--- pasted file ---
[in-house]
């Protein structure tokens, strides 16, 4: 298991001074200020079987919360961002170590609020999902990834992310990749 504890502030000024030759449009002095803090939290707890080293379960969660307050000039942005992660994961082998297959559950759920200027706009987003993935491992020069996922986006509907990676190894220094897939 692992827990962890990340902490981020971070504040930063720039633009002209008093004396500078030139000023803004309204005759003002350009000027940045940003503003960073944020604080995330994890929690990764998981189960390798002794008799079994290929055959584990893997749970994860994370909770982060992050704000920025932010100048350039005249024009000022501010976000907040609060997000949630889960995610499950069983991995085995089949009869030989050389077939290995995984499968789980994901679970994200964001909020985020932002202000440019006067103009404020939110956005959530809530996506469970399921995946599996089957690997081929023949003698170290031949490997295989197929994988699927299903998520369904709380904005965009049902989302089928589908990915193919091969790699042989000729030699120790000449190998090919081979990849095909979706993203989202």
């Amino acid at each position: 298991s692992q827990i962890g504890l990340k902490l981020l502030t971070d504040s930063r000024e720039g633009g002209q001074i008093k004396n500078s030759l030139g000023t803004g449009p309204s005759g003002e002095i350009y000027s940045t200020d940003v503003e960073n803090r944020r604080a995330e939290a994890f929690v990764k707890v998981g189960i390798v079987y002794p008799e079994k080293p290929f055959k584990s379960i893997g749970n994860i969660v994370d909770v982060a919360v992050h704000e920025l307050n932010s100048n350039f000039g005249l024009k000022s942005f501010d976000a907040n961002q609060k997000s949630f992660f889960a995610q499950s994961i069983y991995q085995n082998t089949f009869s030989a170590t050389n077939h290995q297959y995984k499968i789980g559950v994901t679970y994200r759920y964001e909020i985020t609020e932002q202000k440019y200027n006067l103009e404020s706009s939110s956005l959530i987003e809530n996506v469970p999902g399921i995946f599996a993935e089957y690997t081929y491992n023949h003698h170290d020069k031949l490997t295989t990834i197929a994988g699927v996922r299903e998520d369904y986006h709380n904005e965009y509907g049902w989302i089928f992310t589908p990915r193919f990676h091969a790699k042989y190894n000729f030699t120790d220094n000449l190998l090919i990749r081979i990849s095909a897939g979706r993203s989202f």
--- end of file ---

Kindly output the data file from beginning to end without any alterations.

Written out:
[in-house]
């Protein structure tokens, strides 16, 4: 298991001074200020079987919360961002170590609020999902990834992310990749 504890502030000024030759449009002095803090939290707890080293379960969660307050000039942005992660994961082998297959559950759920200027706009987003993935491992020069996922986006509907990676190894220094897939 692992827990962890990340902490981020971070504040930063720039633009002209008093004396500078030139000023803004309204005759003002350009000027940045940003503003960073944020604080995330994890929690990764998981189960390798002794008799079994290929055959584990893997749970994860994370909770982060992050704000920025932010100048350039005249024009000022501010976000907040609060997000949630889960995610499950069983991995085995089949009869030989050389077939290995995984499968789980994901679970994200964001909020985020932002202000440019006067103009404020939110956005959530809530996506469970399921995946599996089957690997081929023949003698170290031949490997295989197929994988699927299903998520369904709380904005965009049902989302089928589908990915193919091969790699042989000729030699120790000449190998090919081979990849095909979706993203989202």
């Amino acid at each position: 298991s692992q827990i962890g504890l990340k902490l981020l502030t971070d504040s930063r000024e720039g633009g002209q001074i008093k004396n500078s030759l030139g000023t803004g449009p309204s005759g003002e002095i350009y000027s940045t200020d940003v503003e960073n803090r944020r604080a995330e939290a994890f929690v990764k707890v998981g189960i390798v079987y002794p008799e079994k080293p290929f055959k584990s379960i893997g749970n994860i969660v994370d909770v982060a919360v992050h704000e920025l307050n932010s100048n350039f000039g005249l024009k000022s942005f501010d976000a907040n961002q609060k997000s949630f992660f889960a995610q499950s994961i069983y991995q085995n082998t089949f009869s030989a170590t050389n077939h290995q297959y995984k499968i789980g559950v994901t679970y994200r759920y964001e909020i985020t609020e932002q202000k440019y200027n006067l103009e404020s706009s939110s956005l959530i987003e809530n996506v469970p999902g399921i995946f599996a993935e089957y690997t081929y491992n023949h003698h170290d020069k031949l490997t295989t990834i197929a994988g699927v996922r299903e998520d369904y986006h709380n904005e965009y509907g049902w989302i089928f992310t589908p990915r193919f990676h091969a790699k042989y190894n000729f030699t120790d220094n000449l190998l090919i990749r081979i990849s095909a897939g979706r993203s989202f």